If the idea is that safety regulations, like safety equipment on cars and licensing requirements can reduce or prevent firearm deaths, we must consider accidents only. Deliberate choices to cause death, such as suicide and homicide, cannot be prevented by a safety mechanism, a trigger lock, or gun licensing requirements. Accidents only

15 accidental firearm deaths and 281 accidental motor vehicle deaths. If the VPC is taken at face value to introduce safety measures and regulations to cut down on gun deaths, we see that the epidemic of accidents lies with cars and not guns. No safety regulation nor gun control measure can reduce gun deaths without infringing upon our rights.

The true headline is this: In 2013, there were 15 unintentional firearm deaths in Nevada, while there were 307 accidental traffic deaths.

Suicides and Guns

The sheer number of firearm suicides bears further examination. Suicides by firearm are the most common manner of death in America. One reason is that guns are the most lethal form of suicide, by 85%. This report by the Harvard School of Public Health goes into great detail on firearm suicides.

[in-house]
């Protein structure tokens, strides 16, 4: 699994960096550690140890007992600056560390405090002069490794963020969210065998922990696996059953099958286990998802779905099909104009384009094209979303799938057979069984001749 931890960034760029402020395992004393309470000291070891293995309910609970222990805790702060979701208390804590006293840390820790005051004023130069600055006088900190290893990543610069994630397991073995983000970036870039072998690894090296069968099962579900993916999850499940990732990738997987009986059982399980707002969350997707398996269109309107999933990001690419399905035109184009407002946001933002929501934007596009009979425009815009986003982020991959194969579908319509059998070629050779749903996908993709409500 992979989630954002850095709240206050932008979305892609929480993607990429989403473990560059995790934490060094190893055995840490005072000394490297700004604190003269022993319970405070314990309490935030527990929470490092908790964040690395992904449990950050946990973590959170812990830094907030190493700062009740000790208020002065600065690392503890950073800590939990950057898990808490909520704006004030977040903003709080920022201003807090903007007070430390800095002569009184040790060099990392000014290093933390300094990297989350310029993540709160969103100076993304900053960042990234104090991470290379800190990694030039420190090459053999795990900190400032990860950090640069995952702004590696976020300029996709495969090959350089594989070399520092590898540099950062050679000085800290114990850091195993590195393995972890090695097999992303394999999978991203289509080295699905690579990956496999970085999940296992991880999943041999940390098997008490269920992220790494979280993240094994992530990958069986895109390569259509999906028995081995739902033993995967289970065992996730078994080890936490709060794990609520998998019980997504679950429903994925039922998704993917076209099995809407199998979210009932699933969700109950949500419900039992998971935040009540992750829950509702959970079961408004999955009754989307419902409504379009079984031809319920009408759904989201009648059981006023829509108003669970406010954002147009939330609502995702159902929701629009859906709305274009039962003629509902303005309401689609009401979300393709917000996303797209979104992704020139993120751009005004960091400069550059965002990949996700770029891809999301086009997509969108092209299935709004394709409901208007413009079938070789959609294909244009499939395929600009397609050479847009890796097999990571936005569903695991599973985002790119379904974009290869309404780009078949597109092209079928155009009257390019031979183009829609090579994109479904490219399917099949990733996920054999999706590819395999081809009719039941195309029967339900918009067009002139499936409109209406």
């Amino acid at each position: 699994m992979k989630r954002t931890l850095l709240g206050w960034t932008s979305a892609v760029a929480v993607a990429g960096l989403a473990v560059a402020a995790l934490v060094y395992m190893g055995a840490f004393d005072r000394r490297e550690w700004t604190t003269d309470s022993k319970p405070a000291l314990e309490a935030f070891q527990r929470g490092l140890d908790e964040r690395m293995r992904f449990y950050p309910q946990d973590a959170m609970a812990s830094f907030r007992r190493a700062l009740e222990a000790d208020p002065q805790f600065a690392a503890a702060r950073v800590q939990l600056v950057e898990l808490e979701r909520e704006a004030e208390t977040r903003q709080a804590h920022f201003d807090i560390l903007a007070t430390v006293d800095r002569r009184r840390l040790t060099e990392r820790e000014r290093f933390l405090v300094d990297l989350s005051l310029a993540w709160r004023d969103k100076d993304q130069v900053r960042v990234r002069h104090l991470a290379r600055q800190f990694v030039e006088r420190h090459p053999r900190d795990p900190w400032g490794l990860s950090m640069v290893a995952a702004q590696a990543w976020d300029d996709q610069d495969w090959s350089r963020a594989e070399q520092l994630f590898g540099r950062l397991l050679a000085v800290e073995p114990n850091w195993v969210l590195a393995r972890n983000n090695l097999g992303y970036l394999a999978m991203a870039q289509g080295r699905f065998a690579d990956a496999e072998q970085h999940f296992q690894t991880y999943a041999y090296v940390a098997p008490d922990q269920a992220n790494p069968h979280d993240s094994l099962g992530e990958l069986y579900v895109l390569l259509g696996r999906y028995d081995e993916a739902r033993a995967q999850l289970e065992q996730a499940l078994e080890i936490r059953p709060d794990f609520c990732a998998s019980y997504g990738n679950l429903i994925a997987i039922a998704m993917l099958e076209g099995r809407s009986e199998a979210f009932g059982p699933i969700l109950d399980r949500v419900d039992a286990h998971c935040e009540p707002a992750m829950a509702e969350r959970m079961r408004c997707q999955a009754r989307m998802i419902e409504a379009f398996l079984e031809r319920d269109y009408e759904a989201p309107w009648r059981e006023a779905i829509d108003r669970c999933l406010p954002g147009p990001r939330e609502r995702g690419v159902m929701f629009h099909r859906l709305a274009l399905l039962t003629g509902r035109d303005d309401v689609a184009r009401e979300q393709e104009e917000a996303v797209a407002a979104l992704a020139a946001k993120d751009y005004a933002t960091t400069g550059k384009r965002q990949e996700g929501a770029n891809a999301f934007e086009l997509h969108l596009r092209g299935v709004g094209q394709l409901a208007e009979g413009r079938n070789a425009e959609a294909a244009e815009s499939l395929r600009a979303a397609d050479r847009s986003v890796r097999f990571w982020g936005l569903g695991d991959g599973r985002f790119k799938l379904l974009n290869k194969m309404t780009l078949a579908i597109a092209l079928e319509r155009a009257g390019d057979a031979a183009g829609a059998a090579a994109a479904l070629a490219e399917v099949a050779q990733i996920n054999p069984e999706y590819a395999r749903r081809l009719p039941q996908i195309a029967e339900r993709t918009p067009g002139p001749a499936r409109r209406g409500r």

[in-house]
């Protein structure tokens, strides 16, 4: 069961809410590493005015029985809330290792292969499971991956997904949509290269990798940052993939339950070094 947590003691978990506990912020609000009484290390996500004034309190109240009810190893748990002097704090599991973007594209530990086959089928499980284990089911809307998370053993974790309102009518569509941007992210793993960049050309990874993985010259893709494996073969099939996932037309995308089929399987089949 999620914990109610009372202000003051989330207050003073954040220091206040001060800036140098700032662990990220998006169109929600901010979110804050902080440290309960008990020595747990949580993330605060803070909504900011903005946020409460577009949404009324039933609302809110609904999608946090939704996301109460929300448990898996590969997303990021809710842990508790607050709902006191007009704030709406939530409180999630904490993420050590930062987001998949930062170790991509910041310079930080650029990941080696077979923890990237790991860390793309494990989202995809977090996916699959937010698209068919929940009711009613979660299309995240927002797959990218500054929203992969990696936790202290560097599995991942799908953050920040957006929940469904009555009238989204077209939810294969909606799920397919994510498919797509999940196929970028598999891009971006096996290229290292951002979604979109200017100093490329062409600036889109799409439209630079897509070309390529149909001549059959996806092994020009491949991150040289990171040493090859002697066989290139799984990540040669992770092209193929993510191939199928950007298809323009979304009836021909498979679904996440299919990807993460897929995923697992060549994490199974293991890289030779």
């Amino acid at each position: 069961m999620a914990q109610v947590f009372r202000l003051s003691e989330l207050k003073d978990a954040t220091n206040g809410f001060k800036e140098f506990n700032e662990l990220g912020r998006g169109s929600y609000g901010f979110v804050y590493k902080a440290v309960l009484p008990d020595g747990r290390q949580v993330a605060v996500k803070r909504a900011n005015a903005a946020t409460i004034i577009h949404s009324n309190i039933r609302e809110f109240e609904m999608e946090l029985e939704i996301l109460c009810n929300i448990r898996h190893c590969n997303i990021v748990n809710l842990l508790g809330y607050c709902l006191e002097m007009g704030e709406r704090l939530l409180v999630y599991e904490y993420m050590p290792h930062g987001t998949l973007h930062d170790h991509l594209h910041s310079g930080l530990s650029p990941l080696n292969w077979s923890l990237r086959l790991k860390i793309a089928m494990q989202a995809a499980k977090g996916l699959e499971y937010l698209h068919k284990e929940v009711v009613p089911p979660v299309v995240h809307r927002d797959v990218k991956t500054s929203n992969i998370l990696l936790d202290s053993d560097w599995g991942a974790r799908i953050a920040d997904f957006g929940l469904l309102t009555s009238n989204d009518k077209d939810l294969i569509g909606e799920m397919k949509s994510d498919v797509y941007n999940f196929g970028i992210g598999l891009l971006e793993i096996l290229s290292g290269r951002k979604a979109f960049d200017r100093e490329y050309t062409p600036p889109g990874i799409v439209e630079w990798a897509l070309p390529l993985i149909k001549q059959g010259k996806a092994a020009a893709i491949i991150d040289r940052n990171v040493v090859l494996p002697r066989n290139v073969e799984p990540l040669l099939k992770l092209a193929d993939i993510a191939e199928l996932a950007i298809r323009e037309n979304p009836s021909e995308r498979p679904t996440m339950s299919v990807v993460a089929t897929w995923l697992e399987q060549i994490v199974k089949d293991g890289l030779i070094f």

The fact is, gun ownership and higher suicide rates accompany each other. Exactly why is unknown. 
"'But when we compared people in gun-owning households to people not in gun-owning households, there was no difference in terms of rates of mental illness or in terms of the proportion saying that they had seriously considered suicide,' [...] 'Actually, among gun owners, a smaller proportion say that they had attempted suicide. So it’s not that gun owners are more suicidal. It’s that they’re more likely to die in the event that they become suicidal, because they are using a gun.'" 
Alternate sources show that in the UK, where firearms are virtually unheard of (compared to the US) that the leading method of suicide is hanging. Suicide is a mental health problem, not a gun problem. Gun owners know that a firearm is an inanimate object, incapable of firing on its own. It can be used for good or it can be used for evil. The choice remains a personal one.